Tuesday, January 28, 2014

Crime Minister

Crime Minister 
Crime Minister 1 
by Ian Barclay (George Ryan) 
1984 Warner Books

You know that guy in junior high that wore a child sized camo jacket that he swore was his dad's who died in Nam, the one that kept talking about his uncle in Special Forces and got in trouble for bringing ninja stars to school? Maybe not, I had like five of them in my school, but anyway, the Crime Minister is the story of that guy's life turning out the way he dreamed while abusing himself to Soldier of Fortune magazines.

Richard Woodgate aka Richard Dartley is the world's greatest assassin. But first, refrigerators. Specifically, how it's hard to order just the right one overseas. Four pages of this. Strap yourself in, because this is the roller coaster pace that we'll be travelling over the next 395 pages.

After their last assassin finally ends up in said fridge, some former Nazi war criminals, now industrialists, hire Dartley to kill a Turkish gangster responsible for one of their wives getting hooked on heroin. One of the industrialists is having an affair with his secretary, secretly a Russian spy.

Dartley has a cunning plan. The first step is to custom build a very expensive and very easily traced armored limousine. Next, Dartley needs a body double corpse dressed in a chauffeur's outfit. Only one place to go for that. Off to the gay bar


I'm not sure it's just the padded pace of the novel that gives us the lurid S&M gay bar scene, but it covers all the fetishes both academically and with an obvious fascination. We get a good four pages describing the history, biology, and social context of fisting. Dartley finds his double, gets him dressed up, and since he's a professional he doesn't mind doing a little heavy petting before poisoning him. It's not gay if you murder him afterwards.

Now that he has his dead doppelganger, Dartley saws through the guardrails of a bridge. And if you're worried that I'm zipping through this without giving proper context, don't worry. Buy the book and read the three pages of the bridge's history and constructions.

Dartley picks up the Turkish gang lord and his bodyguards after several obnoxious annoyances and manages to drive the limo, which is specially designed to hold the passengers captive and the dead rough trade in a hidden compartment, off the bridge and into the river.

But won't the police know that the chauffeur had been dead for a while before hitting the water, and question why the limo is designed as an obvious death trap? Well, Dartley figures the police won't mourn the loss of a major crime figure and won't investigate thoroughly. So why the trouble and expense and man-kissing?

Here lies the problem and fascination with the Crime Minister. The novel reads like it was passed back and forth between two authors, each thinking the other one is a jerk. One Richard Dartley is a nuanced character that plays with the expectations in the genre of the invincible, infallible, principled hero while showing the reality of an insecure, incompetent, immoral coward. Or the author was trying for a straight forward right wing fantasy piece and started his midlife crisis in the rewrites.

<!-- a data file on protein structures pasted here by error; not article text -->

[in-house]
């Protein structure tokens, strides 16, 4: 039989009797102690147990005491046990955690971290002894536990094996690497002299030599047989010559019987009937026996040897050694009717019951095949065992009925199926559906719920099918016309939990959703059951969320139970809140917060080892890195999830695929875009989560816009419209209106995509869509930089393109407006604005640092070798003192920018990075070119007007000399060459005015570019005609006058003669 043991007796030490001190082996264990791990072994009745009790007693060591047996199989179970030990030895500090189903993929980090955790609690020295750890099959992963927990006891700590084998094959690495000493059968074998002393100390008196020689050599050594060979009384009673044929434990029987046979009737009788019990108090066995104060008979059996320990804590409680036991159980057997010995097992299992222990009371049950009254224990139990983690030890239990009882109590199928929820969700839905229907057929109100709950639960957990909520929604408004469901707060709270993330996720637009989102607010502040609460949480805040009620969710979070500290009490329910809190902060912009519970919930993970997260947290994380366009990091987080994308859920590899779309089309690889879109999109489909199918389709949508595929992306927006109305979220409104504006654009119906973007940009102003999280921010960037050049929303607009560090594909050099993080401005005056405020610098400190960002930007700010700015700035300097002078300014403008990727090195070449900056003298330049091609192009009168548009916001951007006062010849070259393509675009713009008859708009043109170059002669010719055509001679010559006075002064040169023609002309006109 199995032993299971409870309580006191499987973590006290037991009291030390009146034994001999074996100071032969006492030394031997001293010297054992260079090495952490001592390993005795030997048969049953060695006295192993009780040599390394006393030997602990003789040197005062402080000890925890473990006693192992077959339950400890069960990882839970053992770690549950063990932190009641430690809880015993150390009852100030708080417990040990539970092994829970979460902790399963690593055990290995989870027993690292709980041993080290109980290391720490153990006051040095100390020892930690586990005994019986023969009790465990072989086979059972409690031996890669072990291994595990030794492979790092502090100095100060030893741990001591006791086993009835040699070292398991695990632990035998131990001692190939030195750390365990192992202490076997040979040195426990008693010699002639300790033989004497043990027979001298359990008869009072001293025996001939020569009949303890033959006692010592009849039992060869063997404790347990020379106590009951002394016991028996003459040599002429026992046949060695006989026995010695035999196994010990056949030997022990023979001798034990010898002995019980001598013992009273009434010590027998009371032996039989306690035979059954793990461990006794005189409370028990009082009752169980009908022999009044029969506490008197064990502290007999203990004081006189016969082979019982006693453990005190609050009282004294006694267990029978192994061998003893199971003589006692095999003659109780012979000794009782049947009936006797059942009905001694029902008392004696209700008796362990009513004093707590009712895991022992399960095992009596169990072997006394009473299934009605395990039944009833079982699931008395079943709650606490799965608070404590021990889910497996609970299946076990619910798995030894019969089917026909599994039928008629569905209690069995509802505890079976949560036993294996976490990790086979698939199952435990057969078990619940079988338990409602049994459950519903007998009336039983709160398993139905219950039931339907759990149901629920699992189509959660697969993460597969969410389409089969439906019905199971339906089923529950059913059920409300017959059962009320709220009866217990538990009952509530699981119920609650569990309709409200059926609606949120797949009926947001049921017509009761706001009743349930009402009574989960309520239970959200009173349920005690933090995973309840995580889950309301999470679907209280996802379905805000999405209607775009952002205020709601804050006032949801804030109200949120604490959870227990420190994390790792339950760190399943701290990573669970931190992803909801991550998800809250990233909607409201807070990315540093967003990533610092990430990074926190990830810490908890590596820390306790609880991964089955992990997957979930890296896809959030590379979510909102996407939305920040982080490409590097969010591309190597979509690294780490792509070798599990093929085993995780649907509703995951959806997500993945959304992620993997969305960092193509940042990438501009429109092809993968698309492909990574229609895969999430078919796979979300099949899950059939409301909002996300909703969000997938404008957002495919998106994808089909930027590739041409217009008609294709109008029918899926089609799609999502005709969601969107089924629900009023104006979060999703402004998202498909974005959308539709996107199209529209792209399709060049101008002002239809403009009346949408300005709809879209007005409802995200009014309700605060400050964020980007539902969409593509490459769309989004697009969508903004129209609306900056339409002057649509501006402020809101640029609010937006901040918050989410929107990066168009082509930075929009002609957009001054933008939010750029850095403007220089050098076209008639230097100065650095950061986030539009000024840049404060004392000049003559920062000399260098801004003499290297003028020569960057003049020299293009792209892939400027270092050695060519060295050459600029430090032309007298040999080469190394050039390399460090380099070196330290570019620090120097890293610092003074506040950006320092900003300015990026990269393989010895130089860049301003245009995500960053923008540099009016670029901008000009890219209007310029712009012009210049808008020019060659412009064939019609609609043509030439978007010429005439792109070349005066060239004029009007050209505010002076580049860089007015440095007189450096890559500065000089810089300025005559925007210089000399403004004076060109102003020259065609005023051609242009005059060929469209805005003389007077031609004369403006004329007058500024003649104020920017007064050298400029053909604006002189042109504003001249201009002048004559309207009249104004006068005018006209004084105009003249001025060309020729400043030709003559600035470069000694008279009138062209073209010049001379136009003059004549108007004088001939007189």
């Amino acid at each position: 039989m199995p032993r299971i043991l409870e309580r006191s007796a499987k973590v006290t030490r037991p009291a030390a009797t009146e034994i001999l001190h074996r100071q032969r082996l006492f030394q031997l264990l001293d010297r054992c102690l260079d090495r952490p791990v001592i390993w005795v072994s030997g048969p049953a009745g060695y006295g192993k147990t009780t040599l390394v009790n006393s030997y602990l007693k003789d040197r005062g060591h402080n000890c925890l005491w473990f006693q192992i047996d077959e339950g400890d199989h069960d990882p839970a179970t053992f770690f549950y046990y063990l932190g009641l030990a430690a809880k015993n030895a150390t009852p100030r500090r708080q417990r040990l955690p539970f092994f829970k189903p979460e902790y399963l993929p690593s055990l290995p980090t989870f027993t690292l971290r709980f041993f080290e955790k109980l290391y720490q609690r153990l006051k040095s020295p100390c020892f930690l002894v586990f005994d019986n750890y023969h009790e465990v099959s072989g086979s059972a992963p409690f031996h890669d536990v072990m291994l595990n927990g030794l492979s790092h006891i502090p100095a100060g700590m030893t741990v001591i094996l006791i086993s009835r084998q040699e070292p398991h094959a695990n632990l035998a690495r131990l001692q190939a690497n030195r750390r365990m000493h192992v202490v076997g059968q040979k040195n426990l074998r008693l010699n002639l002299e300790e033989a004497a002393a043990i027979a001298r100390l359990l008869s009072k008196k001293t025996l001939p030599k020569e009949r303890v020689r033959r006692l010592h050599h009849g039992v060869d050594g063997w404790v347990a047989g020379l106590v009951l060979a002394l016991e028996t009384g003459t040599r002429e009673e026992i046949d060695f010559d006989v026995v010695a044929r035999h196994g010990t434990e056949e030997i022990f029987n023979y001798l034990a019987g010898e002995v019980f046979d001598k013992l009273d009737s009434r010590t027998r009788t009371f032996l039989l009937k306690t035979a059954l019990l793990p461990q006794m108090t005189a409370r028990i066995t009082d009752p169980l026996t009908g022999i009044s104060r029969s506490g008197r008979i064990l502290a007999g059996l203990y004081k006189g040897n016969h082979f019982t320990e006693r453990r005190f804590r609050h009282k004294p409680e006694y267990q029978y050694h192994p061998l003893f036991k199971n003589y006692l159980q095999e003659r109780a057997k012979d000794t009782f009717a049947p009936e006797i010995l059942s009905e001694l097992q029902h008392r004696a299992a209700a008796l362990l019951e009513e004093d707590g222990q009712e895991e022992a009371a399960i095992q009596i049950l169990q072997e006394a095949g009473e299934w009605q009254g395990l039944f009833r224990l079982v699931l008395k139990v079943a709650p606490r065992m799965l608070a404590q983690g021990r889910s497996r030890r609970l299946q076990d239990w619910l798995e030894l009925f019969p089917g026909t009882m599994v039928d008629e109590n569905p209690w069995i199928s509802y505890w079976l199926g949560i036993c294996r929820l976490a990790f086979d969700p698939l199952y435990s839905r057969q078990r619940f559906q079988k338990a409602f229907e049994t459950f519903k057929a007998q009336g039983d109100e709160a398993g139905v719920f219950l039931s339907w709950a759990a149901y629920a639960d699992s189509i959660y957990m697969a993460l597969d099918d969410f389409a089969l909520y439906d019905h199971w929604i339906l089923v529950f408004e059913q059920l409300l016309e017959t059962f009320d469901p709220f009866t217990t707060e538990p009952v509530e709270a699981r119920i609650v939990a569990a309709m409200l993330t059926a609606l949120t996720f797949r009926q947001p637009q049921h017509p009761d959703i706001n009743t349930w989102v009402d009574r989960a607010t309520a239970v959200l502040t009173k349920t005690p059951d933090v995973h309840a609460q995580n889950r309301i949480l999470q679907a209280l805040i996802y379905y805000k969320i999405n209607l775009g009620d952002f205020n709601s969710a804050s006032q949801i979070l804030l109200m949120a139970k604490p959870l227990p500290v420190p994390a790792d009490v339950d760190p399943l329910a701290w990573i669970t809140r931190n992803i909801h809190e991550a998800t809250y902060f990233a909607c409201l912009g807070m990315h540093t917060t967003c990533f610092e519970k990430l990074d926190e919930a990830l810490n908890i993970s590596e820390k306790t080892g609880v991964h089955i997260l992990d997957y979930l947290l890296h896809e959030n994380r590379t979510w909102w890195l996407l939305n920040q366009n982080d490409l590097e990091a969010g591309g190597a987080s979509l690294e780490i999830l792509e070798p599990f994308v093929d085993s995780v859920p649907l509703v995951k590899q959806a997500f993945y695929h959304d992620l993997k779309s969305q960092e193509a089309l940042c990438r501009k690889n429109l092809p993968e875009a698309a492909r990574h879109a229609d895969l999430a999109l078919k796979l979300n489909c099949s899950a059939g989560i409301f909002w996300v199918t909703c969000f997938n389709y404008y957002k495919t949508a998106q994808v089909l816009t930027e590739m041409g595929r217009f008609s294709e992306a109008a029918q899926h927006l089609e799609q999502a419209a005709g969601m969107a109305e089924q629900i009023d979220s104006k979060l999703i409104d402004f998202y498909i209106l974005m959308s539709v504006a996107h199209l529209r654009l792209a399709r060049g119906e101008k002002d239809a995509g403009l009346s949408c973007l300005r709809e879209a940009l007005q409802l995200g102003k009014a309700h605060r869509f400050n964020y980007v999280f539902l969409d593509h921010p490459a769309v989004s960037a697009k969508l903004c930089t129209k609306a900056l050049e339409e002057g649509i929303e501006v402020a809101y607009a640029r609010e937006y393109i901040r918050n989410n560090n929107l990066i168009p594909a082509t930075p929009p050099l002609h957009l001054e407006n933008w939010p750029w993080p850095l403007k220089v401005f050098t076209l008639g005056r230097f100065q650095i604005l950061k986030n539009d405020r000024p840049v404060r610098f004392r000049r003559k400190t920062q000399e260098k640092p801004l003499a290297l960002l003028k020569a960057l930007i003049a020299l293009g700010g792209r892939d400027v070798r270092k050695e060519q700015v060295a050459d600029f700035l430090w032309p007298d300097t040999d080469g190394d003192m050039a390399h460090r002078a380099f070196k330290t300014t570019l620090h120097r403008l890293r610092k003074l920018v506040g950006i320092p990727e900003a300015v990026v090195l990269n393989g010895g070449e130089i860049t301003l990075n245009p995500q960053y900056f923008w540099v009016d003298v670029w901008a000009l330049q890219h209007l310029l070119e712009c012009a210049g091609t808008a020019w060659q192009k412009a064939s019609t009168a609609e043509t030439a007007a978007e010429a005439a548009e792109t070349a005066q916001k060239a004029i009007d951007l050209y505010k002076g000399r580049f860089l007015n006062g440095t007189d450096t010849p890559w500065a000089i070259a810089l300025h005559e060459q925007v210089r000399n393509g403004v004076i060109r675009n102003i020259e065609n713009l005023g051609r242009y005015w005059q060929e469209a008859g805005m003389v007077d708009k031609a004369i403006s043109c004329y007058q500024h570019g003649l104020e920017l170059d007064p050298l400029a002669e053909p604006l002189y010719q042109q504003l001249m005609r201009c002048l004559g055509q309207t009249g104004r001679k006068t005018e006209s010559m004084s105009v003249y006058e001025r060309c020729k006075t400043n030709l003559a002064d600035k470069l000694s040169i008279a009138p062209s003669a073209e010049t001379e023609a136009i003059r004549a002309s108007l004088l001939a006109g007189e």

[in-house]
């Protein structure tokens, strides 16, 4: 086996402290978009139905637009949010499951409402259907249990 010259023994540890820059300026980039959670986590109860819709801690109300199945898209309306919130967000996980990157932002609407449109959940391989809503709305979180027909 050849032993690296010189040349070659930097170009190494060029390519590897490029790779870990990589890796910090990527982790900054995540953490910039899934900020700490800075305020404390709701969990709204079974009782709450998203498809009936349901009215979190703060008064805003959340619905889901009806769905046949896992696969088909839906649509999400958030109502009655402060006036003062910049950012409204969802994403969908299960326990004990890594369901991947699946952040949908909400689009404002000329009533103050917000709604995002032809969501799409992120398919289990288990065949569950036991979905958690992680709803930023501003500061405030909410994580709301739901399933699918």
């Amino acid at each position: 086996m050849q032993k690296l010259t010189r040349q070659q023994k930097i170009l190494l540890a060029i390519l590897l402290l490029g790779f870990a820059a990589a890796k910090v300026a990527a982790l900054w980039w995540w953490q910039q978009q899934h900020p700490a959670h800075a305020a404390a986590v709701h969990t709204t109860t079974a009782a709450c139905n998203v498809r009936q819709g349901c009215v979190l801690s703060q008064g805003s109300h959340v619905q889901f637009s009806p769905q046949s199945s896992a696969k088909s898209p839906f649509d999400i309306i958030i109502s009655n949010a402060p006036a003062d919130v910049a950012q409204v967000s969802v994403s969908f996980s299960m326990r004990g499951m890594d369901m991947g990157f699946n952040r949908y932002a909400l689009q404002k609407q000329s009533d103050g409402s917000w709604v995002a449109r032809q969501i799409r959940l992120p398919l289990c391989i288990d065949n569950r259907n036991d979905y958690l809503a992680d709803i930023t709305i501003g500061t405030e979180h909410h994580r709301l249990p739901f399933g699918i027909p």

In some scenes Dartley is totally James Bond all up in here, moving three steps in front of his enemies and having all the angles covered. In others, he's ragingly incompetent and a nervous wreck. Dartley got into the assassination game as a matter of high principle, only accepting targets that are either criminals or communists. Or gay or black, as it turns out. One of his early contracts was targeted because he wrote a tell-all biography of Joseph McCarthy. His conscience almost bothered him until he found out the author was also gay, at which point he could fire away.

And the racism. In another flashback, his first target was an African politician who was targeted for the crime of daring to be African while at an American university. To get close to his target, Dartley goes undercover, and by undercover I mean in black face. It's even written as a ridiculous scheme, but it works anyway.

There's another weird scene where some black teenagers are breaking into cars in a lot, only to trigger one of Dartley's anti-theft devices. The narrator shifts into various perspectives, including a security guard that naively assumes that the thieves are clean cut citizens and to be suspicious of them would be nothing less than racist. Yes, the infamously liberal security guards of the 1980s. Anyway, a kid gets his fingers cut off, and they're described as looking like dog turds hitting the ground. On account of them both being brown, I suppose. One could write that off as the narrator following the racist perspective of Dartley, only Dartley wasn't around at the time.

A thin, rambling plot, almost no action, and way too long. The only thing going for it is the weird gay panic issues Dartley and/or Barclay were going through. Dartley dresses up as a preacher briefly, but otherwise there is no Crime Minister.